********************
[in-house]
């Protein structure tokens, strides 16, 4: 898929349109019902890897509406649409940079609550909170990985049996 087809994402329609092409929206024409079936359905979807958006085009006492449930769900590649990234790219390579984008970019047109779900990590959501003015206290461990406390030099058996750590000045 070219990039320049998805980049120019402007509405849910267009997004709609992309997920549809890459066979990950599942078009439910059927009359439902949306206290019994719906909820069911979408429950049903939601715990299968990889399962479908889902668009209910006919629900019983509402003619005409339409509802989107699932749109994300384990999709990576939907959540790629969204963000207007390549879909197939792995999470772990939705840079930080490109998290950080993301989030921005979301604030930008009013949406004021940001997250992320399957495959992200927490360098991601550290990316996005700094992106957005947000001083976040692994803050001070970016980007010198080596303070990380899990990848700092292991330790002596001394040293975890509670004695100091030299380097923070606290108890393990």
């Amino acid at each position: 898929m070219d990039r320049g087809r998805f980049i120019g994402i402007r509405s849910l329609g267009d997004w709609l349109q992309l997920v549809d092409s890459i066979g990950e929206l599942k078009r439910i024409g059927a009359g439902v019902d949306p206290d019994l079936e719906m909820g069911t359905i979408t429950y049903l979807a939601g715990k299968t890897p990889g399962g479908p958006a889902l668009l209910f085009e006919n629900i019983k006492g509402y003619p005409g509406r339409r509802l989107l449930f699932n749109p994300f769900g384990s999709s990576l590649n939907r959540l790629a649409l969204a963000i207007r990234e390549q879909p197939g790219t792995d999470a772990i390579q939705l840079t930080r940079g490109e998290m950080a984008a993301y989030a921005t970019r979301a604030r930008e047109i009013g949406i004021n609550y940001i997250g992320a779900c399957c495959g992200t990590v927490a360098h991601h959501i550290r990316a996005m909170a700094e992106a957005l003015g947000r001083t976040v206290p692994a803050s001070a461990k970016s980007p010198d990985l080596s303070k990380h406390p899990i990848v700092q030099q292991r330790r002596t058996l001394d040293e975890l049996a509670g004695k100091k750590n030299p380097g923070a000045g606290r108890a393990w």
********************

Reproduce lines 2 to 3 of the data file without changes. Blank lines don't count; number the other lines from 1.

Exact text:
């Protein structure tokens, strides 16, 4: 898929349109019902890897509406649409940079609550909170990985049996 087809994402329609092409929206024409079936359905979807958006085009006492449930769900590649990234790219390579984008970019047109779900990590959501003015206290461990406390030099058996750590000045 070219990039320049998805980049120019402007509405849910267009997004709609992309997920549809890459066979990950599942078009439910059927009359439902949306206290019994719906909820069911979408429950049903939601715990299968990889399962479908889902668009209910006919629900019983509402003619005409339409509802989107699932749109994300384990999709990576939907959540790629969204963000207007390549879909197939792995999470772990939705840079930080490109998290950080993301989030921005979301604030930008009013949406004021940001997250992320399957495959992200927490360098991601550290990316996005700094992106957005947000001083976040692994803050001070970016980007010198080596303070990380899990990848700092292991330790002596001394040293975890509670004695100091030299380097923070606290108890393990």
């Amino acid at each position: 898929m070219d990039r320049g087809r998805f980049i120019g994402i402007r509405s849910l329609g267009d997004w709609l349109q992309l997920v549809d092409s890459i066979g990950e929206l599942k078009r439910i024409g059927a009359g439902v019902d949306p206290d019994l079936e719906m909820g069911t359905i979408t429950y049903l979807a939601g715990k299968t890897p990889g399962g479908p958006a889902l668009l209910f085009e006919n629900i019983k006492g509402y003619p005409g509406r339409r509802l989107l449930f699932n749109p994300f769900g384990s999709s990576l590649n939907r959540l790629a649409l969204a963000i207007r990234e390549q879909p197939g790219t792995d999470a772990i390579q939705l840079t930080r940079g490109e998290m950080a984008a993301y989030a921005t970019r979301a604030r930008e047109i009013g949406i004021n609550y940001i997250g992320a779900c399957c495959g992200t990590v927490a360098h991601h959501i550290r990316a996005m909170a700094e992106a957005l003015g947000r001083t976040v206290p692994a803050s001070a461990k970016s980007p010198d990985l080596s303070k990380h406390p899990i990848v700092q030099q292991r330790r002596t058996l001394d040293e975890l049996a509670g004695k100091k750590n030299p380097g923070a000045g606290r108890a393990w």